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Publication numberUS6790276 B1
Publication typeGrant
Application numberUS 10/712,908
Publication dateSep 14, 2004
Filing dateNov 12, 2003
Priority dateNov 12, 2003
Fee statusPaid
Publication number10712908, 712908, US 6790276 B1, US 6790276B1, US-B1-6790276, US6790276 B1, US6790276B1
InventorsJacob Caval
Original AssigneeJacob Caval
Export CitationBiBTeX, EndNote, RefMan
External Links: USPTO, USPTO Assignment, Espacenet
Dry formulation of keene's cement, crystalline silica, dolomite hydrated lime and calcium carbonate
US 6790276 B1
A plaster formulation for forming a non-shinny, slow-drying plaster, in which color may be blended and multiple color coats applied to form a colored surface with the appearance of depth, age, and texture.
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I claim:
1. A dry plaster formulation for mixing with water to form a slow drying plaster for use as a color carrier for blending colors, comprising, by dry weight:
16-22 parts Keene's cement
20-26 parts crystalline silica
3-5 parts dolomitic hydrated lime; and
0.5 to 5 parts calcium carbonate.
2. A dry plaster formulation for mixing with water to form a slow drying plaster for use as a color carrier for blending colors, comprising, by dry weight:
19 parts Keene's cement
23 parts crystalline silica
3-5 parts dolomitic hydrated lime; and
0.5 to 5 parts calcium carbonate.
3. A composition, which is the product obtained by mixing together Keene's cement, crystalline silica, dolomitic hydrated lime, calcium carbonate, and water.
4. A composition as claimed in claim 3, which contains 16-22 parts Keene's cement; 20-26 parts crystalline silica; 3-5 parts dolomitic hydrated lime; 0.5 to 5 parts calcium carbonate, and 1.5 to 2.5 parts water.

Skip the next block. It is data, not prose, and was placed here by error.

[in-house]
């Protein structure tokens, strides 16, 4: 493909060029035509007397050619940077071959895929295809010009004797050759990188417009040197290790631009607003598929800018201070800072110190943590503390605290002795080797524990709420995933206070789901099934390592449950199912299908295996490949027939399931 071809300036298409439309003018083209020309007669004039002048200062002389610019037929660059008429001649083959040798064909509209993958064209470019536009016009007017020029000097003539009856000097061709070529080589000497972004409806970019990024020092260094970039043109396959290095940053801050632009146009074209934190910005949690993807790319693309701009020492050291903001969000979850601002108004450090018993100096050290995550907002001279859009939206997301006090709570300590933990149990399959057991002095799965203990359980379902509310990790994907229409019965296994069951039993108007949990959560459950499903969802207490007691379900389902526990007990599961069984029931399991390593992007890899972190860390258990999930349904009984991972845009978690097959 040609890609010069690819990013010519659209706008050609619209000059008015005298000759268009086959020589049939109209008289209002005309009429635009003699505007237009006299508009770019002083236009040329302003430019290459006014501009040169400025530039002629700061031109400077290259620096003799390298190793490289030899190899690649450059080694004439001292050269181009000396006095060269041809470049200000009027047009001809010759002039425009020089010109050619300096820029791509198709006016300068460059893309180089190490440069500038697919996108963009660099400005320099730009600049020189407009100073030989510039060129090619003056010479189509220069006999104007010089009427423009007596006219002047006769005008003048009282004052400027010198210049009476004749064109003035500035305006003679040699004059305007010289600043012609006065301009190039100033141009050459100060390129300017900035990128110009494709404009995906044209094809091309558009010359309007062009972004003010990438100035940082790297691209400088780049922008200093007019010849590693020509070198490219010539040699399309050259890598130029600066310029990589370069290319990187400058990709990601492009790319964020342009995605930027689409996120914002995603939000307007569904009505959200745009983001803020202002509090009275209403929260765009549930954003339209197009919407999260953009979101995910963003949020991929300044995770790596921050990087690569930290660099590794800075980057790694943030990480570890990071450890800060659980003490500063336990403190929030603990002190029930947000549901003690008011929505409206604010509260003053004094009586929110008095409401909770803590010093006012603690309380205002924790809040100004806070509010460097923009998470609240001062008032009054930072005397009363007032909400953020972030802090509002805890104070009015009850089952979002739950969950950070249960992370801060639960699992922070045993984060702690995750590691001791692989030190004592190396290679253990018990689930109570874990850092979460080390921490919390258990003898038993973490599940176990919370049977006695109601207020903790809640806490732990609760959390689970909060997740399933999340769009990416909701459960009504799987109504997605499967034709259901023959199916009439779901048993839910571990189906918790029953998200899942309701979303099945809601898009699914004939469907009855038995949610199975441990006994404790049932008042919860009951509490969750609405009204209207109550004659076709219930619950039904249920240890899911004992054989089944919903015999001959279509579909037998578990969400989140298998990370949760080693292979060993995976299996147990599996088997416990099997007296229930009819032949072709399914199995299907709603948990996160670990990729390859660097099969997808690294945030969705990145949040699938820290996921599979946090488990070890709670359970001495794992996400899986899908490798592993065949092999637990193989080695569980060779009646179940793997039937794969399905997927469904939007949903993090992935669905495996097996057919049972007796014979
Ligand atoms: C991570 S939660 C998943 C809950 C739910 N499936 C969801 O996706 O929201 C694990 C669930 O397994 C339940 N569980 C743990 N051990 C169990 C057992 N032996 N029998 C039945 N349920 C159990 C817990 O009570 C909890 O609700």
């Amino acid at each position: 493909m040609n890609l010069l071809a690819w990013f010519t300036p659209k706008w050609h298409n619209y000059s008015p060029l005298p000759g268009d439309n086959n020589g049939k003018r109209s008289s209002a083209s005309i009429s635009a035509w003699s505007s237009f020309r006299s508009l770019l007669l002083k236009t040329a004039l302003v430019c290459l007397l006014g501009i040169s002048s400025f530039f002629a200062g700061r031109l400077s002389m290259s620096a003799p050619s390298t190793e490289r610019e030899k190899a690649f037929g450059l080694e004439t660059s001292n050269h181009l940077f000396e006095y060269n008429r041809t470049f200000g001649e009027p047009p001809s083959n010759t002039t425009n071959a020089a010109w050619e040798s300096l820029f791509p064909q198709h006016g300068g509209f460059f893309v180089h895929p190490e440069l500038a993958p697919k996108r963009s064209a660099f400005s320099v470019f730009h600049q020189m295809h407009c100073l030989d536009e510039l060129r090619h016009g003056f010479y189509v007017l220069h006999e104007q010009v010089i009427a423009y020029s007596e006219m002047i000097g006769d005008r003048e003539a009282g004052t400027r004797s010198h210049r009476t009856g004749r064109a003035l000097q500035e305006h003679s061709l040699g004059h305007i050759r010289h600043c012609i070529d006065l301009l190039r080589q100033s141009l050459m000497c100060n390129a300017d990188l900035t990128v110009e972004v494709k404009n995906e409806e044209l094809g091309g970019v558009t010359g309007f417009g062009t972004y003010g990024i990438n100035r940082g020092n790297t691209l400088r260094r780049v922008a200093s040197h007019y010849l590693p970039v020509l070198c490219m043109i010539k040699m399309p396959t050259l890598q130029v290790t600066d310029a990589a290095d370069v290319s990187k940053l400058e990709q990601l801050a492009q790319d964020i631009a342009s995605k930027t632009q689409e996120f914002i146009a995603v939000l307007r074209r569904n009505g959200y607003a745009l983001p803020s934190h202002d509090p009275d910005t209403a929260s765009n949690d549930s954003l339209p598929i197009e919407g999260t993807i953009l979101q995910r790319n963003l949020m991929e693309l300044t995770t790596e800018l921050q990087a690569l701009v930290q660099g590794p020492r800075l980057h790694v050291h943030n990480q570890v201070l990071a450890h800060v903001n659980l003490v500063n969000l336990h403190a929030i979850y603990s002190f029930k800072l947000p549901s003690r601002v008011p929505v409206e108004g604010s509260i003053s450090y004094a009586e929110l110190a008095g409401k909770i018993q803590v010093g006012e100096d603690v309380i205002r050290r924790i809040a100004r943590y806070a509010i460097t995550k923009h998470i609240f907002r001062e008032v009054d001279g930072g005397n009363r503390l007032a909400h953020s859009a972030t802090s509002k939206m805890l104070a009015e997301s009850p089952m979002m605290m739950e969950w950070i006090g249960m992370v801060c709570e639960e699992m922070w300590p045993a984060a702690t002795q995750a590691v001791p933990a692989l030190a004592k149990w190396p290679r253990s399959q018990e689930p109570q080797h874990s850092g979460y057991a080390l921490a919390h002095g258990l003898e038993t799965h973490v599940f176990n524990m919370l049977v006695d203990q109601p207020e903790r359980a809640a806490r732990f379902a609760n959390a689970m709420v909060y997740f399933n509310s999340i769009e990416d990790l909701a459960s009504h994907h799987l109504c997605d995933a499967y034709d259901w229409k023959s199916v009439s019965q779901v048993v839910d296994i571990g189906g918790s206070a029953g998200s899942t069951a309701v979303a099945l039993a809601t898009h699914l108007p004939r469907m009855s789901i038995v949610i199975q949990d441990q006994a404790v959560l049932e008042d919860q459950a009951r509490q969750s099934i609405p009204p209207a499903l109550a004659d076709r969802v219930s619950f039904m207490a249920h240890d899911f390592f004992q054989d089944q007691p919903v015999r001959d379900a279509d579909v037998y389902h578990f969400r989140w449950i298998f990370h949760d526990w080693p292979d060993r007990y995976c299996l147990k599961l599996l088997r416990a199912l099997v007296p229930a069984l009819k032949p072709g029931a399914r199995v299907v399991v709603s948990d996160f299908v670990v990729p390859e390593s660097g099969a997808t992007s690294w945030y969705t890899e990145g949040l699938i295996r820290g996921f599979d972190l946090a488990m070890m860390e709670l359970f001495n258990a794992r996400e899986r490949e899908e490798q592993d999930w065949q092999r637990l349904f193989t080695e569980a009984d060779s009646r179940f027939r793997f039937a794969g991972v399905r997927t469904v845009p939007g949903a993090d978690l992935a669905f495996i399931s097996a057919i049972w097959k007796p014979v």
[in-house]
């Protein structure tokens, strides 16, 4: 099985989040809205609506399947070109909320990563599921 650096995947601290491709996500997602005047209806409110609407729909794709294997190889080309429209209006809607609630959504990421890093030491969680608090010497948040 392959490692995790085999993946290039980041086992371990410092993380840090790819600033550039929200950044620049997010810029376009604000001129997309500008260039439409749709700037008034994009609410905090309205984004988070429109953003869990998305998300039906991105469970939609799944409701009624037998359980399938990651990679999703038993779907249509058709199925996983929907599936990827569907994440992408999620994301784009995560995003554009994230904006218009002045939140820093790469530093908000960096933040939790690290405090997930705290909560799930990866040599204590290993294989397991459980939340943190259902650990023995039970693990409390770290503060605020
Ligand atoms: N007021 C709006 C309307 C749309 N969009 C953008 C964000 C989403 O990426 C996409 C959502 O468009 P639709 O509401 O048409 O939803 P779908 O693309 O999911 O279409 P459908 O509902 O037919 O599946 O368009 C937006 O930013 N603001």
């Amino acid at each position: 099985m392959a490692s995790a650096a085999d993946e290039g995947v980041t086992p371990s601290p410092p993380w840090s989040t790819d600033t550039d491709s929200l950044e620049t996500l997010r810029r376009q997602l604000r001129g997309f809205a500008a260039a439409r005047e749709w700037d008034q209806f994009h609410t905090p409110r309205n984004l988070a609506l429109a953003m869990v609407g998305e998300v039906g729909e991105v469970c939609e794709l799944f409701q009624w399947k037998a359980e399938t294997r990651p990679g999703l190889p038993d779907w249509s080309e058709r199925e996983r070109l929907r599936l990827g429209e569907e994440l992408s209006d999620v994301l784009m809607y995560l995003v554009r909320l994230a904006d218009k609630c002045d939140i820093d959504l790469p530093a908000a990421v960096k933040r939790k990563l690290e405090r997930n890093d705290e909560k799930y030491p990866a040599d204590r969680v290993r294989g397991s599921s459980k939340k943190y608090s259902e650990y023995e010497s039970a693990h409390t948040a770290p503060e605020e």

5. A composition as claimed in claim 3, which contains approximately 19 parts Keene's cement; 23 parts crystalline silicia; 4 parts dolomitic hydrated lime; 1 part calcium carbonate, and 2 parts water.

1. Field of the Invention

The present invention generally relates to plaster formulations, and more particularly relates to plaster formulations for mixing color and applying it to the interior walls of houses.

2. Background Information

The present plaster formulations, which are commercially available, have several deficiencies. When applied to the interior walls of houses, current plaster formulations are typically too shinny. People would prefer a plaster that is less shinny. The current formulations scratch too easily, which is undesirable for the workman preparing the surface and also for the homeowner. The biggest problem with current formulations is that all work with the web plaster must be done fairly quickly, because the plaster sets within about forty minutes. What would be preferable is to have more time in which to apply different layers of plaster with different colors. The different layers with different shades of colors result in an attractive effect on the wall.

Another problem with current formulations of plaster, is that they may contain chemicals that are undesirable in a home. More and more people are becoming allergic to various chemicals in the environment. It would be very desirable to have a plaster that did not contain strong fumes, acidic fumes, and in which glues of various types or complex chemicals are not utilized.